Between it being Ramadan and the controversy over the Muslim center proposed a few blocks away from Ground Zero in New York, Islam is getting more mention than usual in the press these days. Unfortunately, I’m not sure how much of it fosters understanding of the religion itself or the places where our beliefs are not so different. So today I’m offering a previously unpublished part of my interview with an Imam who studied Comparative Religion at Harvard and now teaches history at a Quaker school. First, I asked him about whether the images of God were more benevolent in Islam than in Christianity:
“I would think so. Every single chapter of the Qur’an, except one, starts out, ‘Bismillah ar-Rahman ar-Rahim. In the name of God, the most gracious, merciful.’ Some say, ‘Beneficent, merciful.’ One of those words, Rahman, has its roots in the same Arabic word for the womb, and it suggests the mercy and the compassion of a mother. In fact, that was one of the words the Jews used even as far back as the time of the prophet in the Talmud. It says the most merciful over and over for God. So I don’t see it as a departure. I see it as continuity. Most of what I see in Islam is continuity from the prophetic traditions, from the Hebrew Bible and the New Testament, with some theological differences and distinctions, but that’s one thing that I think runs through all of them.”
The Imam noted that there is love and compassion in each tradition, just as there is divine justice, and some people emphasize different sides of God. “If you are a Sufi or a mystic in Islam, or you have tendencies toward the interior world of Islam, then the tendency does seem to be to emphasize the love and the compassion. On the other hand, if you are a legalist, then the compassion is that God has given us books, clear directions, and we are supposed to follow them.” We agreed that this tension exists in many (if not all) religions.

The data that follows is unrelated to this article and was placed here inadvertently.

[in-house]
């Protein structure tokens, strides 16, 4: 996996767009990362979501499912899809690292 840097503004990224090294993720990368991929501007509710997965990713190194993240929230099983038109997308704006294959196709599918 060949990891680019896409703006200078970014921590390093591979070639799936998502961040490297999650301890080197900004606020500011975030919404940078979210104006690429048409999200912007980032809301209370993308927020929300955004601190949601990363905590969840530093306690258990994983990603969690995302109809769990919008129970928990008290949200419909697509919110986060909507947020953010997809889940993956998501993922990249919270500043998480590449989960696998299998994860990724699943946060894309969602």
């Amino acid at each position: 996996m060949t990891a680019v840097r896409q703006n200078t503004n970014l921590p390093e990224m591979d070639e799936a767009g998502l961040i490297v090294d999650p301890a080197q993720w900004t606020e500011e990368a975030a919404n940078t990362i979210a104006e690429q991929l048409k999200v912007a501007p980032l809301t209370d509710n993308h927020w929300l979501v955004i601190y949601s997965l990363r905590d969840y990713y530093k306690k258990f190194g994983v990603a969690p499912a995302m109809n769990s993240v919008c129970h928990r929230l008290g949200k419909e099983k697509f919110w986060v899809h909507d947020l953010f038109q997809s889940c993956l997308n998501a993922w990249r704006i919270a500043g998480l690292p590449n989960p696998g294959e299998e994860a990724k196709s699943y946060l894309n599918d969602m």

I mentioned the tension between an exterior transcendent God vs. an interior, eminent God and ask if that tension exists in Islam too. “Very much so.” He recites the Qur’an in Arabic, then translates: ‘Say, He is Allah, the Eternal, the Absolute. He begets not. Neither is he begotten. And there is nothing and no one like unto him.’ So that speaks to the absolute transcendence and uniqueness of God. Whatever you can imagine is not God. If you can conceive it, you have not conceived God. At best you’ve conceived an idea that may push you in the direction of God. At worst you’ve conceived an idol. So God is Akbar, God is greater. God is beyond that. On the other hand, it is said that the Prophet Mohammad, peace be upon him, and his companion Abu Bakr were hiding from some enemies in a cave, and Abu Bakr said, ‘We are alone. It’s just the two of us.’ And he said, ‘No we are three. Allah is with us.’ The Qur’an says that God is nearer to the believer than his jugular vein. So there is the eminence. In fact, even in the creation narrative there is the idea that Allah created the human being and breathed of his own spirit into the human being. So there is that presence. As Quakers would say, ‘There is that of God in every human being.’”
At the end of our interview he said, “Wow. You didn’t ask a single stereotypical question.”
“Let me guess,” I said. “People usually ask you about veils and jihad.”
He said that was true, which strikes me today as particularly sad, given the complexity of Islam and the many things we could learn from one another about the greatness and nearness of the Divine.